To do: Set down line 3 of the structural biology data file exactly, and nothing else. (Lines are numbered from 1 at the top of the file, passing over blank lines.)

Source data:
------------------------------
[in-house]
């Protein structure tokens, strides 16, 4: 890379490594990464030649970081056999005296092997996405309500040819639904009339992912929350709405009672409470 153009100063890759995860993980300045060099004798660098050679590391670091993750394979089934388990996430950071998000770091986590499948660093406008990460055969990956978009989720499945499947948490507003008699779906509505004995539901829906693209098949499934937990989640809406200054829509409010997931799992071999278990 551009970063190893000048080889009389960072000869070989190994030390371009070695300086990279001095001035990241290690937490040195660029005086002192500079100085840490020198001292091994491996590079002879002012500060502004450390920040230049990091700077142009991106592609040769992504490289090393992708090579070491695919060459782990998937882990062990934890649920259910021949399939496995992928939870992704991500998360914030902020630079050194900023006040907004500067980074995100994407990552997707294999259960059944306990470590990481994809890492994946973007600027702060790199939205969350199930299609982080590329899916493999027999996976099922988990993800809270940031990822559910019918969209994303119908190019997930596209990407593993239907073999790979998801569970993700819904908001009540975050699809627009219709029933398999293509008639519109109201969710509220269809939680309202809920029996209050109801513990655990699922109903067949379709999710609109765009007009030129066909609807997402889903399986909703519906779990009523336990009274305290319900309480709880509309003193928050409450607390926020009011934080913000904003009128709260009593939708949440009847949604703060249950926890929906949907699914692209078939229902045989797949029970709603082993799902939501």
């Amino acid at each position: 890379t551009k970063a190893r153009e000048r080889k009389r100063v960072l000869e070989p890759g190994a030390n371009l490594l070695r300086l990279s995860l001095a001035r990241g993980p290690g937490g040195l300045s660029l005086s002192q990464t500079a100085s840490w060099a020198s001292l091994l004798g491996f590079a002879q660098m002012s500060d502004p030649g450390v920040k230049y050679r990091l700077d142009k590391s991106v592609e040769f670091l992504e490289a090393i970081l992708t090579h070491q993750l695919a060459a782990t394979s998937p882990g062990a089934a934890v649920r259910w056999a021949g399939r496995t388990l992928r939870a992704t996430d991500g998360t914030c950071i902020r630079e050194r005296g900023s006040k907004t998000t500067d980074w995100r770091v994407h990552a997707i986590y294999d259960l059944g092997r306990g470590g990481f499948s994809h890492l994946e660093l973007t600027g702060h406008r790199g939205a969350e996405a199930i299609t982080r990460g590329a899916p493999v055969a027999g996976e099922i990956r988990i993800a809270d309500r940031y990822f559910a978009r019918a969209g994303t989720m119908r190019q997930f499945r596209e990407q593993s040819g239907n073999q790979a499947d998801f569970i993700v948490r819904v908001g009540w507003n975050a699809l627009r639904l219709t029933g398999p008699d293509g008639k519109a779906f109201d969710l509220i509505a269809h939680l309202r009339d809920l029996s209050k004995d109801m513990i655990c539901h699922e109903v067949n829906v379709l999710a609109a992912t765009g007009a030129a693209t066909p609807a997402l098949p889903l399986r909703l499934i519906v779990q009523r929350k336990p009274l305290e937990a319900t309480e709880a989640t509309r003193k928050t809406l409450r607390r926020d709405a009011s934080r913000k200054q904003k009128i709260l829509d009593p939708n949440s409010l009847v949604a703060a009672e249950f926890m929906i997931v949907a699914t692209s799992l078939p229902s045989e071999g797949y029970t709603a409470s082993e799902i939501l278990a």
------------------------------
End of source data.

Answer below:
């Amino acid at each position: 890379t551009k970063a190893r153009e000048r080889k009389r100063v960072l000869e070989p890759g190994a030390n371009l490594l070695r300086l990279s995860l001095a001035r990241g993980p290690g937490g040195l300045s660029l005086s002192q990464t500079a100085s840490w060099a020198s001292l091994l004798g491996f590079a002879q660098m002012s500060d502004p030649g450390v920040k230049y050679r990091l700077d142009k590391s991106v592609e040769f670091l992504e490289a090393i970081l992708t090579h070491q993750l695919a060459a782990t394979s998937p882990g062990a089934a934890v649920r259910w056999a021949g399939r496995t388990l992928r939870a992704t996430d991500g998360t914030c950071i902020r630079e050194r005296g900023s006040k907004t998000t500067d980074w995100r770091v994407h990552a997707i986590y294999d259960l059944g092997r306990g470590g990481f499948s994809h890492l994946e660093l973007t600027g702060h406008r790199g939205a969350e996405a199930i299609t982080r990460g590329a899916p493999v055969a027999g996976e099922i990956r988990i993800a809270d309500r940031y990822f559910a978009r019918a969209g994303t989720m119908r190019q997930f499945r596209e990407q593993s040819g239907n073999q790979a499947d998801f569970i993700v948490r819904v908001g009540w507003n975050a699809l627009r639904l219709t029933g398999p008699d293509g008639k519109a779906f109201d969710l509220i509505a269809h939680l309202r009339d809920l029996s209050k004995d109801m513990i655990c539901h699922e109903v067949n829906v379709l999710a609109a992912t765009g007009a030129a693209t066909p609807a997402l098949p889903l399986r909703l499934i519906v779990q009523r929350k336990p009274l305290e937990a319900t309480e709880a989640t509309r003193k928050t809406l409450r607390r926020d709405a009011s934080r913000k200054q904003k009128i709260l829509d009593p939708n949440s409010l009847v949604a703060a009672e249950f926890m929906i997931v949907a699914t692209s799992l078939p229902s045989e071999g797949y029970t709603a409470s082993e799902i939501l278990a």